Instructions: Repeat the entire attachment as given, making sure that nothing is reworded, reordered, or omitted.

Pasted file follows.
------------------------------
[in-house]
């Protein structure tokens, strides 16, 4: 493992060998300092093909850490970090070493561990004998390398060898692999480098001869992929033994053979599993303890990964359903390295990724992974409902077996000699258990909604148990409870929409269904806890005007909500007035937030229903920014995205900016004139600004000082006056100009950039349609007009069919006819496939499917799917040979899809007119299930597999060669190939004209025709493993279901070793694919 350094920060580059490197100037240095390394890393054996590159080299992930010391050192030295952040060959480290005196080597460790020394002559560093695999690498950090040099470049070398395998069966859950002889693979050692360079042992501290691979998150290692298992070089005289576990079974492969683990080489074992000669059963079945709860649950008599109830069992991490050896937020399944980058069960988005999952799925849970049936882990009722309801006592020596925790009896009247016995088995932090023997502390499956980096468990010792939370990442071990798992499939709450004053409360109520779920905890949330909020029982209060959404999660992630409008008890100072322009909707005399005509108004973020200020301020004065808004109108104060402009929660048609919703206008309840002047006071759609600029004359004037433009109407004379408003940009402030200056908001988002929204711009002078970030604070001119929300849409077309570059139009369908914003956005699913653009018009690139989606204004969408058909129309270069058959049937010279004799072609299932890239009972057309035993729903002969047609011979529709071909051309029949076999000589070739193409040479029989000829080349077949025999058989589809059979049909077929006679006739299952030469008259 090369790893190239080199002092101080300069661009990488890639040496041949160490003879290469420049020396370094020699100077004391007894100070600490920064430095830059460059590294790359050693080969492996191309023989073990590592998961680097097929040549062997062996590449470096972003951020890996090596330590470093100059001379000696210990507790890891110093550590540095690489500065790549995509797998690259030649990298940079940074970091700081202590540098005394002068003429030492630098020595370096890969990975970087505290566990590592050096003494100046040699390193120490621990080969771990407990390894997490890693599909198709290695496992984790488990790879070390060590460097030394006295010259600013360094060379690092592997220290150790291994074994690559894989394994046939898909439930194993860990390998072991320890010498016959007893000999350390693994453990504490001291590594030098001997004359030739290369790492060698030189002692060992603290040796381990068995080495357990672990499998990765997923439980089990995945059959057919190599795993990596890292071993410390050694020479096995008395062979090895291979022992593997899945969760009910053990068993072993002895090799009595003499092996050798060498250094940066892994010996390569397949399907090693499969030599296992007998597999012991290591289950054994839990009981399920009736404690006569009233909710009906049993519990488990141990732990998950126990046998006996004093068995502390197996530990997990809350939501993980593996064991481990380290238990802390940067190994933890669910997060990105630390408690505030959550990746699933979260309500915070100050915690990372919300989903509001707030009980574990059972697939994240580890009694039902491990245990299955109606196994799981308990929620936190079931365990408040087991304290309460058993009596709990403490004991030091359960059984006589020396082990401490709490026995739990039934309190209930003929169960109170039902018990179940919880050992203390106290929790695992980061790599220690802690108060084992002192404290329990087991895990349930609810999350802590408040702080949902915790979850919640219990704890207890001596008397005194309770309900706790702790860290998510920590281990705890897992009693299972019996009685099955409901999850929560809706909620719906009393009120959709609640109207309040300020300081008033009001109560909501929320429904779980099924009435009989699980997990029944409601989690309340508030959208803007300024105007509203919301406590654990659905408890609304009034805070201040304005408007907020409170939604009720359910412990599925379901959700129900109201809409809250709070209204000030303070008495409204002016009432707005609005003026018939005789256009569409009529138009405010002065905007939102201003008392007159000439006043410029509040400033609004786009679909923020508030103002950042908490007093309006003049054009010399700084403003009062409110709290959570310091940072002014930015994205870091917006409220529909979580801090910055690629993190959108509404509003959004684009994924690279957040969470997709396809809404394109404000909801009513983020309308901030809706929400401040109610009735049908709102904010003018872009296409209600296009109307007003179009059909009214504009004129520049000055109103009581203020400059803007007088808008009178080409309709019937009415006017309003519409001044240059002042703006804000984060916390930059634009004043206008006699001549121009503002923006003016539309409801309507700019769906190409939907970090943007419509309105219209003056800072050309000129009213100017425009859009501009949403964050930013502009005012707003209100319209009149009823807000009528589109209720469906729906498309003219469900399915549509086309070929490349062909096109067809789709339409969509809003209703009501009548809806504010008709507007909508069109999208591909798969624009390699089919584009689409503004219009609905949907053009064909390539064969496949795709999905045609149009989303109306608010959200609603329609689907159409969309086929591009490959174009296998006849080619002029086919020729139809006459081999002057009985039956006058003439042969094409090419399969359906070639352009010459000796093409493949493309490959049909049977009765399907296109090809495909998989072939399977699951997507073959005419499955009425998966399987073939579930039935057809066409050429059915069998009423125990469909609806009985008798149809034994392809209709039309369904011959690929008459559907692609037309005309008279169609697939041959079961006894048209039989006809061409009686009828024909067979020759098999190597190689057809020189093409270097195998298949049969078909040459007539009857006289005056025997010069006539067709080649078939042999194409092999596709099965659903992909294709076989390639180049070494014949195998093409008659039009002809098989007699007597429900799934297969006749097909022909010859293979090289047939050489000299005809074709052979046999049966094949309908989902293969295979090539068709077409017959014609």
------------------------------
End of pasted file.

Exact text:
[in-house]
């Protein structure tokens, strides 16, 4: 493992060998300092093909850490970090070493561990004998390398060898692999480098001869992929033994053979599993303890990964359903390295990724992974409902077996000699258990909604148990409870929409269904806890005007909500007035937030229903920014995205900016004139600004000082006056100009950039349609007009069919006819496939499917799917040979899809007119299930597999060669190939004209025709493993279901070793694919 350094920060580059490197100037240095390394890393054996590159080299992930010391050192030295952040060959480290005196080597460790020394002559560093695999690498950090040099470049070398395998069966859950002889693979050692360079042992501290691979998150290692298992070089005289576990079974492969683990080489074992000669059963079945709860649950008599109830069992991490050896937020399944980058069960988005999952799925849970049936882990009722309801006592020596925790009896009247016995088995932090023997502390499956980096468990010792939370990442071990798992499939709450004053409360109520779920905890949330909020029982209060959404999660992630409008008890100072322009909707005399005509108004973020200020301020004065808004109108104060402009929660048609919703206008309840002047006071759609600029004359004037433009109407004379408003940009402030200056908001988002929204711009002078970030604070001119929300849409077309570059139009369908914003956005699913653009018009690139989606204004969408058909129309270069058959049937010279004799072609299932890239009972057309035993729903002969047609011979529709071909051309029949076999000589070739193409040479029989000829080349077949025999058989589809059979049909077929006679006739299952030469008259 090369790893190239080199002092101080300069661009990488890639040496041949160490003879290469420049020396370094020699100077004391007894100070600490920064430095830059460059590294790359050693080969492996191309023989073990590592998961680097097929040549062997062996590449470096972003951020890996090596330590470093100059001379000696210990507790890891110093550590540095690489500065790549995509797998690259030649990298940079940074970091700081202590540098005394002068003429030492630098020595370096890969990975970087505290566990590592050096003494100046040699390193120490621990080969771990407990390894997490890693599909198709290695496992984790488990790879070390060590460097030394006295010259600013360094060379690092592997220290150790291994074994690559894989394994046939898909439930194993860990390998072991320890010498016959007893000999350390693994453990504490001291590594030098001997004359030739290369790492060698030189002692060992603290040796381990068995080495357990672990499998990765997923439980089990995945059959057919190599795993990596890292071993410390050694020479096995008395062979090895291979022992593997899945969760009910053990068993072993002895090799009595003499092996050798060498250094940066892994010996390569397949399907090693499969030599296992007998597999012991290591289950054994839990009981399920009736404690006569009233909710009906049993519990488990141990732990998950126990046998006996004093068995502390197996530990997990809350939501993980593996064991481990380290238990802390940067190994933890669910997060990105630390408690505030959550990746699933979260309500915070100050915690990372919300989903509001707030009980574990059972697939994240580890009694039902491990245990299955109606196994799981308990929620936190079931365990408040087991304290309460058993009596709990403490004991030091359960059984006589020396082990401490709490026995739990039934309190209930003929169960109170039902018990179940919880050992203390106290929790695992980061790599220690802690108060084992002192404290329990087991895990349930609810999350802590408040702080949902915790979850919640219990704890207890001596008397005194309770309900706790702790860290998510920590281990705890897992009693299972019996009685099955409901999850929560809706909620719906009393009120959709609640109207309040300020300081008033009001109560909501929320429904779980099924009435009989699980997990029944409601989690309340508030959208803007300024105007509203919301406590654990659905408890609304009034805070201040304005408007907020409170939604009720359910412990599925379901959700129900109201809409809250709070209204000030303070008495409204002016009432707005609005003026018939005789256009569409009529138009405010002065905007939102201003008392007159000439006043410029509040400033609004786009679909923020508030103002950042908490007093309006003049054009010399700084403003009062409110709290959570310091940072002014930015994205870091917006409220529909979580801090910055690629993190959108509404509003959004684009994924690279957040969470997709396809809404394109404000909801009513983020309308901030809706929400401040109610009735049908709102904010003018872009296409209600296009109307007003179009059909009214504009004129520049000055109103009581203020400059803007007088808008009178080409309709019937009415006017309003519409001044240059002042703006804000984060916390930059634009004043206008006699001549121009503002923006003016539309409801309507700019769906190409939907970090943007419509309105219209003056800072050309000129009213100017425009859009501009949403964050930013502009005012707003209100319209009149009823807000009528589109209720469906729906498309003219469900399915549509086309070929490349062909096109067809789709339409969509809003209703009501009548809806504010008709507007909508069109999208591909798969624009390699089919584009689409503004219009609905949907053009064909390539064969496949795709999905045609149009989303109306608010959200609603329609689907159409969309086929591009490959174009296998006849080619002029086919020729139809006459081999002057009985039956006058003439042969094409090419399969359906070639352009010459000796093409493949493309490959049909049977009765399907296109090809495909998989072939399977699951997507073959005419499955009425998966399987073939579930039935057809066409050429059915069998009423125990469909609806009985008798149809034994392809209709039309369904011959690929008459559907692609037309005309008279169609697939041959079961006894048209039989006809061409009686009828024909067979020759098999190597190689057809020189093409270097195998298949049969078909040459007539009857006289005056025997010069006539067709080649078939042999194409092999596709099965659903992909294709076989390639180049070494014949195998093409008659039009002809098989007699007597429900799934297969006749097909022909010859293979090289047939050489000299005809074709052979046999049966094949309908989902293969295979090539068709077409017959014609």